NEVER Openweight Title Match: Togi Makabe © vs. Tomohiro Ishii
Alright, New Japan. I get it, you’re having a good show. You don’t need to rub it in!

Ishii drops Makabe with a lariatto start off, and Makabe rolls out of the ring, stunned. DIVING CANNONBALL TO THE OUTSIDE FROM ISHII! Ishii works over Makabe as Makabe finds his way back into the ring. Ishii unleashes a stiff Violence Party on Makabe, who runs into a suplex for a two count. Makabe isn’t impressed by the murderous chops Ishii is giving out, and he throws a punch to the table that would make Vader proud. They eventually just start trading strikes with reckless abandon, and Makabe drops Ishii with a lariat to catch a breather. The grunts these guys are pulling off would make Adam Bibilo from the Attitude Era Podcast jump for joy. Makabe hits a couple short lariats, but collides with Ishii as he comes off the ropes. Makabe staggers Ishii, but the challenger is able to battle back and drop the champ with a running lariat for two. Ishii puts Makabe up top and hits a Superplex for a two count. Ishii misses the Emerald Dream and runs into a Makabe Samoan Drop that hurts his shoulder. Makabe staggers Ishii with a forearm, and eventually drops him with a clubbing blow to the back. Ishii fights back with a German Suplex, but Makabe cares not and drops Ishii with a hard lariat. Makabe hits a German of his own, bridging for a nearfall. Ishii Germans Makabe into the corner as the doctor examines his shoulder. He’s good to go, and we’re at a stalemate. Ishii hits a Northern Lariat, and headbutts the champ down. Emerald Dream scores for Ishii, and he clubs Makabe down with another lariat for two. Makabe gets out of a brainbuster and drops Ishii hard with a Dragon Suplex. Ishii fights out of a lariat at one, but eats a couple more. Ishii still won’t die, as he staggers up again. Makabe massacres Ishii with short arm lariats in the corner, and he tries to suplex him off the top rope, and HE HITS A SPIDER SUPLEX! KNEE DROP TO THE BACK OF THE HEAD! Makabe retains the title at the 20 minute mark. ***1/4 This just went around and around with no real purpose until the last fifteen seconds or so. Ishii’s style isn’t always conducive to 20 minute matches and this is a good example. Just watching these guys throw lariats and forearms for that long doesn’t cut it. I did like the story of Ishii just getting worn down at the end by the relentless strikes, which prevented this match from getting a harsher rating. Overall, what I expected to be a barnburner turned out to be a pretty monotonous and disappointing experience.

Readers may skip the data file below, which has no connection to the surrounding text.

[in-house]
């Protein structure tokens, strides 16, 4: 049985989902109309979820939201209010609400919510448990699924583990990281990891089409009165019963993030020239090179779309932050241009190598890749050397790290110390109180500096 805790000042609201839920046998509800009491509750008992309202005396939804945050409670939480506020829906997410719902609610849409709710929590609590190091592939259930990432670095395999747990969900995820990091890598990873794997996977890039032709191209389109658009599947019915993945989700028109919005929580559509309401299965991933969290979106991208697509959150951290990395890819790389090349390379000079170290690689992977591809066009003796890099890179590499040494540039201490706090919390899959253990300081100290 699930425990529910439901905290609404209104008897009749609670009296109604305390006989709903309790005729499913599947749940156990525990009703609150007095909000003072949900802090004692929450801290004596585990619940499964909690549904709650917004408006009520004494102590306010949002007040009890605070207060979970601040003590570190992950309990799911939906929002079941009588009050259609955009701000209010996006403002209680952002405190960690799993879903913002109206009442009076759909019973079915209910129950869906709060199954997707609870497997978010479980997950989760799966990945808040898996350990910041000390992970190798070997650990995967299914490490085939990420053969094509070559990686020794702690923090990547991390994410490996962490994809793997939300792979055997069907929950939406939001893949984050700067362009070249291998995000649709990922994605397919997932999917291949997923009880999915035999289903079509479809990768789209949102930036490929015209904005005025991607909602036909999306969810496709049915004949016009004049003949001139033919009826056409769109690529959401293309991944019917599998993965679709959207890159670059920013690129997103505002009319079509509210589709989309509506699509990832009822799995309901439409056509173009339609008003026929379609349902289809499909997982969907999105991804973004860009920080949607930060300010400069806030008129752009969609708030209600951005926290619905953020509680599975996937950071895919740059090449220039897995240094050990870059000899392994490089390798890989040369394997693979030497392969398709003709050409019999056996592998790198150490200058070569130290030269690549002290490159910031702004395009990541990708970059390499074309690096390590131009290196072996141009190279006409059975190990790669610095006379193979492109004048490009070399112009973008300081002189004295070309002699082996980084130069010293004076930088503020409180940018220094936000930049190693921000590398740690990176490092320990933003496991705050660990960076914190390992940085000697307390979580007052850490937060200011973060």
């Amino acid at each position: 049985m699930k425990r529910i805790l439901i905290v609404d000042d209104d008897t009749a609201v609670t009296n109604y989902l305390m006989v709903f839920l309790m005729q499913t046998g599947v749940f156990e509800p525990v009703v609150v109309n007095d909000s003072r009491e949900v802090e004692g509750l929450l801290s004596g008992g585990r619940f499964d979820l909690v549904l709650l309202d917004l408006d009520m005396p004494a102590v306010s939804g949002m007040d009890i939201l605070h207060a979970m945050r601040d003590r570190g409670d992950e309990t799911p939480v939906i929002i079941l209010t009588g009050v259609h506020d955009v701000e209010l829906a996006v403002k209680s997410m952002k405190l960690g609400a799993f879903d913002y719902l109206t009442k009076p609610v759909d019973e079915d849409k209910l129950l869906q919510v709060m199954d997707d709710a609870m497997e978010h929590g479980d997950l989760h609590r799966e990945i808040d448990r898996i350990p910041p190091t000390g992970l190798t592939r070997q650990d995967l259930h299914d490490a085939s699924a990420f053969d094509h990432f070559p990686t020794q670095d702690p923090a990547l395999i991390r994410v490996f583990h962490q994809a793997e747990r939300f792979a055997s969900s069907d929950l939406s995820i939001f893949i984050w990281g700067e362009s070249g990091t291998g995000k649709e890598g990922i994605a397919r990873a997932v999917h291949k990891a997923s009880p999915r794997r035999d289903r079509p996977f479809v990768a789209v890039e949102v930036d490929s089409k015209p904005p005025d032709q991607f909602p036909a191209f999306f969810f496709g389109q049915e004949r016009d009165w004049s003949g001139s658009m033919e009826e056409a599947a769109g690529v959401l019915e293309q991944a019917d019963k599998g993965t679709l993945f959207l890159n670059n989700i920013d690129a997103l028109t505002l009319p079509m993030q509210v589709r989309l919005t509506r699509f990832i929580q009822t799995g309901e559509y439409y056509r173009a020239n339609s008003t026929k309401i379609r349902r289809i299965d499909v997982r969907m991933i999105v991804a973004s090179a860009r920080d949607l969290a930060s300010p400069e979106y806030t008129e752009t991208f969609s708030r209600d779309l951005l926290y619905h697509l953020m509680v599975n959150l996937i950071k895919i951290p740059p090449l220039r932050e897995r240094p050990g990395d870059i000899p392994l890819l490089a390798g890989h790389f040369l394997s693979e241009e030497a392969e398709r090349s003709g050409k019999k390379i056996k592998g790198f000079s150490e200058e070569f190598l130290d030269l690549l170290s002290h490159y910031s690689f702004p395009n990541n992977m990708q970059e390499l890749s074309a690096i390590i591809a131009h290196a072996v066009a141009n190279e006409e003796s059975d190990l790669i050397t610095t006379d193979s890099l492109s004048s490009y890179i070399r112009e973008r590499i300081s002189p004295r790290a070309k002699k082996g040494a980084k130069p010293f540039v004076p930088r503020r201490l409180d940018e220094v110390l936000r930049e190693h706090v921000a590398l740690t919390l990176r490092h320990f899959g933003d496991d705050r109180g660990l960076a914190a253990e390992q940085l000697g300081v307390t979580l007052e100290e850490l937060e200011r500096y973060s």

We take a break from the action to announce the G1 Climax participants. AJ Styles gets the biggest reaction out of everybody, maybe except for Shinsuke Nakamura. Michael Elgin being in the G1 is odd because NJPW is basically throwing him straight to the wolves, and the crowd has almost no idea who he is if their reaction to his announcement has anything to say about it. The biggest pop of this segment goes to the announcement of the Nakamura/Ishii match though. And for good reason, that is a ridiculous matchup. Okada vs. Ishii almost tops it, but not quite. Some of the matches on this G1 are ridiculous and hopefully everyone manages to stay healthy between then and now, because it has some stiff competition next to BOLA.

NJPW Heavyweight Tag Title Match: The Kingdom © vs. The Bullet Club
I will never understand why Mike Bennett is a part of NJPW’s title history, but I suppose leeching off of your wife’s heat and sex appeal gets you places in wrestling. The camera only focuses on Maria Kanellis throughout the Kingdom’s entrance, which proceeds to bury their CHAMPIONS and make my heart flutter a little bit at the same time. What a woman.